While the fundamental nature of the feminist movement is the empowering of women and a revolution of their subjugated position in society, the most trialing aspect is the proliferation of males engaging in sexist behavior. Men tend to commodify and sexualize women- a prevailing issue that is seen every day from subtle to outlandish occurrences. They have also fallen into the tendency to view women as valuable in their capacity to watch after the children, wake care of the household and kitchen duties, and ultimately be the stereotypical “angel of the household” that prevailed in the 1950s. This has been the categorization of women in America since long before the conceptualization of “The American Dream” that further perpetuated to stereotype. These ideas have implemented a sense of male entitlement in their conduct toward women, making behavior that should not be socially acceptable seem commonplace. On a micro level it has become common practice to treat a woman disrespectfully, stare them up and down, and/or treat their efforts in academic disciplines as less valuable; even worse, it has become socially excusable in that it happens so often it is not worth immediate acknowledgement. The issue with these tendencies is that it creates an atmosphere that allows sexist behavior to seem admissible, giving it fuel to grow into larger issues such as domestic violence. This relationship can be shown in the spectrum between the Duquesne female who understands the patriarchal presence in her societal pursuits, and is accustomed to being around college students of similar backgrounds, paired with the black woman living at the homeless shelter who experiences patriarchy in regard to basic survival needs. When studied together there is greater access to how feminism is understood on both an individual and collective level, acknowledging the ways other social imbalances contribute to feminist theory. This will help achieve the aforementioned points of solidarity that can connect the totality of female experience while distinguishing other social factors that contribute to and intensify the issue. There has been a limited amount of authorship concerning how issues at a micro level effect the macro issues of domestic violence and rape culture. This study will help target the importance of every social tendency that feeds into sexist culture by animating the individual’s responsibility to counteract it by becoming aware of the implications.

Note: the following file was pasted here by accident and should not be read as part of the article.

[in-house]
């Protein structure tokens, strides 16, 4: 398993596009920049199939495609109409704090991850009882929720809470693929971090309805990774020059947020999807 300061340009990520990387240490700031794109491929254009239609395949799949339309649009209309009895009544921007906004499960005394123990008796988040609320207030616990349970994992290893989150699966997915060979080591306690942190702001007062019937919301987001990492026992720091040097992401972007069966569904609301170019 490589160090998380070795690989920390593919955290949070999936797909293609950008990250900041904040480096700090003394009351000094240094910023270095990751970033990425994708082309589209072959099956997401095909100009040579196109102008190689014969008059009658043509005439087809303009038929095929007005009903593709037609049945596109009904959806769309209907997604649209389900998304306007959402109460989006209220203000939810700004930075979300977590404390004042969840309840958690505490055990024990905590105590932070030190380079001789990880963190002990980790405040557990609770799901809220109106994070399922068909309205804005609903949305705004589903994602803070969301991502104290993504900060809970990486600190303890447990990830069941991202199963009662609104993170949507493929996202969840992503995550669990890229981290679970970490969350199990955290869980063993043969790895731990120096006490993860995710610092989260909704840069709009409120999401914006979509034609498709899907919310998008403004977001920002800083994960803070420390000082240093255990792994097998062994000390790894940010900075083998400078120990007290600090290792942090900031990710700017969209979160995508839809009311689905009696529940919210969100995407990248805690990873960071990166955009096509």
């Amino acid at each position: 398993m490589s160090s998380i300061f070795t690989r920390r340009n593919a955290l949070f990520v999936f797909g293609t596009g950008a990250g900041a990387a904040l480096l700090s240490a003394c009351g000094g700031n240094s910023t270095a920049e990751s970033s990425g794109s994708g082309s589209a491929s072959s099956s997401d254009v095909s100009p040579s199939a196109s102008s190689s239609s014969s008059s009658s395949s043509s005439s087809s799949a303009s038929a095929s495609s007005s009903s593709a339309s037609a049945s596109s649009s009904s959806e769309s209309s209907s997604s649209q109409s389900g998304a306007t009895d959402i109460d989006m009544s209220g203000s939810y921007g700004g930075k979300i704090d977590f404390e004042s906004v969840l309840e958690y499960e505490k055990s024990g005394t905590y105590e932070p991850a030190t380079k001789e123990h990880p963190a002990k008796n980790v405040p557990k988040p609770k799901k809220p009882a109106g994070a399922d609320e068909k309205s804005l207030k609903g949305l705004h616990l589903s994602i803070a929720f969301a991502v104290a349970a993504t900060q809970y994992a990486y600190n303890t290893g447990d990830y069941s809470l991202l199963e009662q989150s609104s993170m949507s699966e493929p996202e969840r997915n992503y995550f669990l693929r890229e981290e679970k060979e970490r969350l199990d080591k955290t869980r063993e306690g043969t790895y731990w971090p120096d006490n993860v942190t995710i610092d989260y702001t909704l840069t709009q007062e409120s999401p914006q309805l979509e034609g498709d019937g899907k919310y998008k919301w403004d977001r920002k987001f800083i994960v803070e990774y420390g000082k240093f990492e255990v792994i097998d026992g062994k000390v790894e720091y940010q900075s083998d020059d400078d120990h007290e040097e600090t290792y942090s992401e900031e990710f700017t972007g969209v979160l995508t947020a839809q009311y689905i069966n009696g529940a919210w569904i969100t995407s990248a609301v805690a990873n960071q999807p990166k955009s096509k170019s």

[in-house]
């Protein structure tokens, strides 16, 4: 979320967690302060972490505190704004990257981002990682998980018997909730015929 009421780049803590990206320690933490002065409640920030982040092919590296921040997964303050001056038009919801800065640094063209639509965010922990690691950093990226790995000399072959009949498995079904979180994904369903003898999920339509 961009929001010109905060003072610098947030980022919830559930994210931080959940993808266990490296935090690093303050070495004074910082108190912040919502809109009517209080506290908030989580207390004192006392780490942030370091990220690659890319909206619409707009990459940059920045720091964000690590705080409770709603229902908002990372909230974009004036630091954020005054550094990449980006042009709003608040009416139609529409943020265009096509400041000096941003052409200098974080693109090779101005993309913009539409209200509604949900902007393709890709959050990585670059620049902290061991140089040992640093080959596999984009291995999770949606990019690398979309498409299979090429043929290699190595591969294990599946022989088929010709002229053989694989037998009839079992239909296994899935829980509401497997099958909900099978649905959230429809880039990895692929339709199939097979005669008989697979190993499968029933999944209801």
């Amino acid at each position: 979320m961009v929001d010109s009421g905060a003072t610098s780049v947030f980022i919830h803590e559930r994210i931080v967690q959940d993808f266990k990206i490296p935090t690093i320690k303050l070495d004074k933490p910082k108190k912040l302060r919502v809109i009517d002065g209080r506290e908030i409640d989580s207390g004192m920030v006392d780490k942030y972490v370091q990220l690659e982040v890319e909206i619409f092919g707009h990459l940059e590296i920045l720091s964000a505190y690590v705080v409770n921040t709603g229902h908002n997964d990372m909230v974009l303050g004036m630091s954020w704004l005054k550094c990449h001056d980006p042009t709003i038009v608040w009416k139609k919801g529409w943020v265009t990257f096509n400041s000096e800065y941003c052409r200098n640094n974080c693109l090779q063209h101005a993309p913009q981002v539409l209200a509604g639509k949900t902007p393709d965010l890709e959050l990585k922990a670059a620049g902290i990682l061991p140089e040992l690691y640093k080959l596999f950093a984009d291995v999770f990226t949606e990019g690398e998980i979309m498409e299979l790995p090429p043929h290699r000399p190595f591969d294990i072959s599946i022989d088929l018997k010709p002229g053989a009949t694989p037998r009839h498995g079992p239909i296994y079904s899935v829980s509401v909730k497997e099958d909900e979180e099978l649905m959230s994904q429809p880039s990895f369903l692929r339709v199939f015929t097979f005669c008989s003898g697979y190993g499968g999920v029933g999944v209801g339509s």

Harry C. Triandis presents collectivism as the idea that social patterns are made up of tightly linked individuals that are motivated by the fundamental aims and livelihood of the group they identify with, and individualism as viewing social patterns as consisting of individuals motivated by their personal needs and desires (Triandis 1995). Triandis also attributed societal frameworks with possessing a “horizontal dimension” that considers the importance placed on the equality of people, and a “vertical dimension” that considers the organization of a social dynamic in its social divisions and inner-competitiveness. Additionally, people are “categorized… as allocentric (having collective tendencies) or idiocentric (having individualistic tendencies)” by Triandis (Davis, Okazaki, Giroux 2014). These conceptualizations speak to the importance of context in understanding an idea as large as feminism, needing to understand the person in relationship to the self and the community. These ideas reinforce the demand for a qualitative lens, involving techniques of conversation and application of socio-economic context. To use a survey or questionnaire would be unindicative of the information needed for a clear picture to the exact nature of social imbalance at work. This falls in line with the aforementioned “embeddedness” that views people as embedded within a complex of individual and contextual forces that are being constantly negotiated.